The Least Bad Iran Option
From the March 7, 2005 issue: The real choices we face in dealing with Tehran's nuclear program.
Mar 7, 2005, Vol. 10, No. 23 • By JEFFREY BERGNER
It is difficult to believe that Europe would commit itself to such a course of action, especially if the United States were in a position to judge what amounted to a successful negotiating outcome. Europe might surmise that Russia or China or both would block action by the Security Council in any event. Thus, for the "united front with pre-agreed follow-on measures" option to be meaningful, Europe would have to commit itself in advance to join in sanctioning Iran with or without the blessing of the Security Council. This would require Europe to overturn its long-standing views on the U.N., and to do so in an instance where Europe alone would bear most of the new costs, as the United States already has sanctions in place against Iran.
So this third option turns out to be a pipe dream, predicated on the hope that Europe would ever adopt economic and/or political sanctions against Iran, over and against the procedures of the U.N., in response to a perceived failure of American diplomacy. While musing on this cascade of unlikely events, moreover, we might remind ourselves that there is no evidence that the imposition of joint U.S. and European economic sanctions against Iran would cause it to terminate its nuclear weapons program.
Is there no other option short of invasion? There is a "military strike" option, which would consist of a strike against all known and suspected Iranian nuclear weapons development facilities. In the wake of such a strike, the United States would no doubt be condemned for riding roughshod over European and world diplomacy and for taking Iranian lives. A military strike could also alienate a great swath of moderate, and especially younger, Iranians who are inclined to be friendly toward the United States and in whom we repose hope for the creation one day of a more decent, secular regime in Iran. Moderate Iranians may oppose clerical rule, but they do not necessarily oppose an Iran with nuclear capabilities. Losing the natural affection of these people would be a genuine setback.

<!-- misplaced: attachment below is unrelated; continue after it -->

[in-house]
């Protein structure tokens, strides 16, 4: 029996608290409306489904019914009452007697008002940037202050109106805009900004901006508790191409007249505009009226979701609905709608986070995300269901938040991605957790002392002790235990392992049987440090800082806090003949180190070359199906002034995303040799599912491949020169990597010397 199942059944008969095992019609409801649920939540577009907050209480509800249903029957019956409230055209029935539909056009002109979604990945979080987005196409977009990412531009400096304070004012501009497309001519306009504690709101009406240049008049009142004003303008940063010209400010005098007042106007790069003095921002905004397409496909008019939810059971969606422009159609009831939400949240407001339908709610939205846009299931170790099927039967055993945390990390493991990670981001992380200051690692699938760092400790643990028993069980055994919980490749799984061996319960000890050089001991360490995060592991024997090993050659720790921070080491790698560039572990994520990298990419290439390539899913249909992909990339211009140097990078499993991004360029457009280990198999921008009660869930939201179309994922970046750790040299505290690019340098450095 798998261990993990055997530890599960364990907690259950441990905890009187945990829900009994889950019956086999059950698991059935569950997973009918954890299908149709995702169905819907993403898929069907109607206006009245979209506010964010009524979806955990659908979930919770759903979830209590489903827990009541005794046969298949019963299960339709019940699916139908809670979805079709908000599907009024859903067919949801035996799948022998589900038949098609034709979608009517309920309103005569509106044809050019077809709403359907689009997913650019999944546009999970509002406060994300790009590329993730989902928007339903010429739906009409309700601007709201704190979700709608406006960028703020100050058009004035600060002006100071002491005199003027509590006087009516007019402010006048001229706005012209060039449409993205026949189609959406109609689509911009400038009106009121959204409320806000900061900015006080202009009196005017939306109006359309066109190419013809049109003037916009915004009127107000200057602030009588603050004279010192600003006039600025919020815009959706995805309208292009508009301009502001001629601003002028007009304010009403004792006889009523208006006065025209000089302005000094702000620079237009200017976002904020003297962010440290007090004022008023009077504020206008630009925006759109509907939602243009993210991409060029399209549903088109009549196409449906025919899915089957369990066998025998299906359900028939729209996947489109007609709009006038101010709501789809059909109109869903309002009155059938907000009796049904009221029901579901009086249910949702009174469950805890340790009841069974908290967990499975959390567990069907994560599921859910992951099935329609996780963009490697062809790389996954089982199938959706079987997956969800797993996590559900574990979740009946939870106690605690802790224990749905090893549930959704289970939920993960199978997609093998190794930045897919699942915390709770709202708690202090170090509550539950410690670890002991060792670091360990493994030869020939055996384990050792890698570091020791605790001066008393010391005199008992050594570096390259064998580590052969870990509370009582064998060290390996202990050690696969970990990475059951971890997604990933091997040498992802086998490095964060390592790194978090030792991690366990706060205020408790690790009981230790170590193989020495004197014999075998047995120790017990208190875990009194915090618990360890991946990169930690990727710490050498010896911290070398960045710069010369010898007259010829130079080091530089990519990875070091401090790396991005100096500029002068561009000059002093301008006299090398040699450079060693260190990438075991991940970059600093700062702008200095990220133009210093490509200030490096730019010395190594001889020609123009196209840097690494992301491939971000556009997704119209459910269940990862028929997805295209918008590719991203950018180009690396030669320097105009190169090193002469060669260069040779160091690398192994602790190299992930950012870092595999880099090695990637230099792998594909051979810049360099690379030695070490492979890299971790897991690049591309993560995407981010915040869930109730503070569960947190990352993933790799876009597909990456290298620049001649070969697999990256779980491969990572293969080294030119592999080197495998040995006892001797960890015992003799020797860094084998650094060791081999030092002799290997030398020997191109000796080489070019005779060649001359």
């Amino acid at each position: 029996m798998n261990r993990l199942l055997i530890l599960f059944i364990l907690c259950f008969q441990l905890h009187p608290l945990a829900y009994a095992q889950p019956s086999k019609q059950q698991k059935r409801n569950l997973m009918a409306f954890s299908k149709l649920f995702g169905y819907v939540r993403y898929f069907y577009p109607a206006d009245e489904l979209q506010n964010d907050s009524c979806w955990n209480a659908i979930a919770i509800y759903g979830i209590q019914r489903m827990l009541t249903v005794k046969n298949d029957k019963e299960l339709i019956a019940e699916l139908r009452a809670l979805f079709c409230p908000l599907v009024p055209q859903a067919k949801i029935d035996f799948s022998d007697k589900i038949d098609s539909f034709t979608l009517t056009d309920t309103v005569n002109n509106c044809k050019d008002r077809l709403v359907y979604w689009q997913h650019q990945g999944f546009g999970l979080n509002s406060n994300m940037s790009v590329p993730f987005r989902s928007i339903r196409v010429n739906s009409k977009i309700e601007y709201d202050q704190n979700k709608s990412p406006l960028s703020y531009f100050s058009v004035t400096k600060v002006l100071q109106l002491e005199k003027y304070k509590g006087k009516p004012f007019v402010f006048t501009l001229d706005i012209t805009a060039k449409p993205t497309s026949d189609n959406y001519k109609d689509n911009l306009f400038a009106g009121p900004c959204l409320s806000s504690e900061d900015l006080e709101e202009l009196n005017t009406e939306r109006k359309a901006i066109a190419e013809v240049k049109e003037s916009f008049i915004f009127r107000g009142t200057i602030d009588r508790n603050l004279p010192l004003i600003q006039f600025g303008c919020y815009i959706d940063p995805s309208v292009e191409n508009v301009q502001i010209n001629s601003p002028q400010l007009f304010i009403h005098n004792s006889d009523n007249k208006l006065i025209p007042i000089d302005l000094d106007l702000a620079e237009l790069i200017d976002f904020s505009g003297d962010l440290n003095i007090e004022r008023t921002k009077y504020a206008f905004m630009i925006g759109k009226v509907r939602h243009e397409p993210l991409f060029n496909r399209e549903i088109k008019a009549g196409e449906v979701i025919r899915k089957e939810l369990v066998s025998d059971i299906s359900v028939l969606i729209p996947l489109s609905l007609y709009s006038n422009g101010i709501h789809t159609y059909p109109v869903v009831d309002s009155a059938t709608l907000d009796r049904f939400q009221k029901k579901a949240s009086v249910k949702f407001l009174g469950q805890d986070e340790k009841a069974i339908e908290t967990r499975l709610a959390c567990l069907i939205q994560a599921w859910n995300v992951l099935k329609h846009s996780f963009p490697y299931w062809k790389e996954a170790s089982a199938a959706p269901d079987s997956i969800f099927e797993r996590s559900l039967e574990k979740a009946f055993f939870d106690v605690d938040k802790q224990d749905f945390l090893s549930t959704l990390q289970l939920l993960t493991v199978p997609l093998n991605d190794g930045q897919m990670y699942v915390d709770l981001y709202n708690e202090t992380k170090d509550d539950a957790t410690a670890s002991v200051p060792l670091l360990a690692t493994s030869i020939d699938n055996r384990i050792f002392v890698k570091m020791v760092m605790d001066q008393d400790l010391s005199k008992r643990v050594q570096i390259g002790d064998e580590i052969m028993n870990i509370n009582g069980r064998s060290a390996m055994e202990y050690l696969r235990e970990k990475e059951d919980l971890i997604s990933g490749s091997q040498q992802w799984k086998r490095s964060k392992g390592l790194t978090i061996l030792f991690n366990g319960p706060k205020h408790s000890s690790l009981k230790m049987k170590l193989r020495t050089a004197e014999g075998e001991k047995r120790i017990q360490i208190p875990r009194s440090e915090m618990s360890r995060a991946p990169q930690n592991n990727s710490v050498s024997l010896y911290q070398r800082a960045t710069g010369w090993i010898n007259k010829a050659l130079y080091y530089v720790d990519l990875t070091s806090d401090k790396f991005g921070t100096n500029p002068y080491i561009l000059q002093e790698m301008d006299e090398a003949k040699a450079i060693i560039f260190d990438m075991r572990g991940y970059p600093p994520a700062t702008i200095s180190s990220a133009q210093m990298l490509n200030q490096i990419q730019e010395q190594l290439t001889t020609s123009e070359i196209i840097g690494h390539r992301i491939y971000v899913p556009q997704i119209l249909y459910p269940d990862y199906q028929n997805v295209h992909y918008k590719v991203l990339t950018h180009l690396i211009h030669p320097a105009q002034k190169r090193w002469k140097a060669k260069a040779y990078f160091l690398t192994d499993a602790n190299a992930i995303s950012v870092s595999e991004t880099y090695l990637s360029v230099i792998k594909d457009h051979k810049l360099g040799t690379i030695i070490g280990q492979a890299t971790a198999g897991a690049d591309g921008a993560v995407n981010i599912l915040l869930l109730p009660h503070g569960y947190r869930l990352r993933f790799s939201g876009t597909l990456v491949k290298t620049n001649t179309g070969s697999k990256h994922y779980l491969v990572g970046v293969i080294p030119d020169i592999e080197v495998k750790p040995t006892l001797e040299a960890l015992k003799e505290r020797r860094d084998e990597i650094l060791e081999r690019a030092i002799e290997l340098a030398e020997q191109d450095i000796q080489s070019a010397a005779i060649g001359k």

A "military strike" option is thus fraught with risk for the United States from friend and foe. It does, though, have one critical difference from the other options examined here: If it were executed properly, it would eliminate or seriously retard Iran's nuclear weapons program.
Jeffrey Bergner is a senior transatlantic fellow at the German Marshall Fund of the United States. The views expressed here are his own.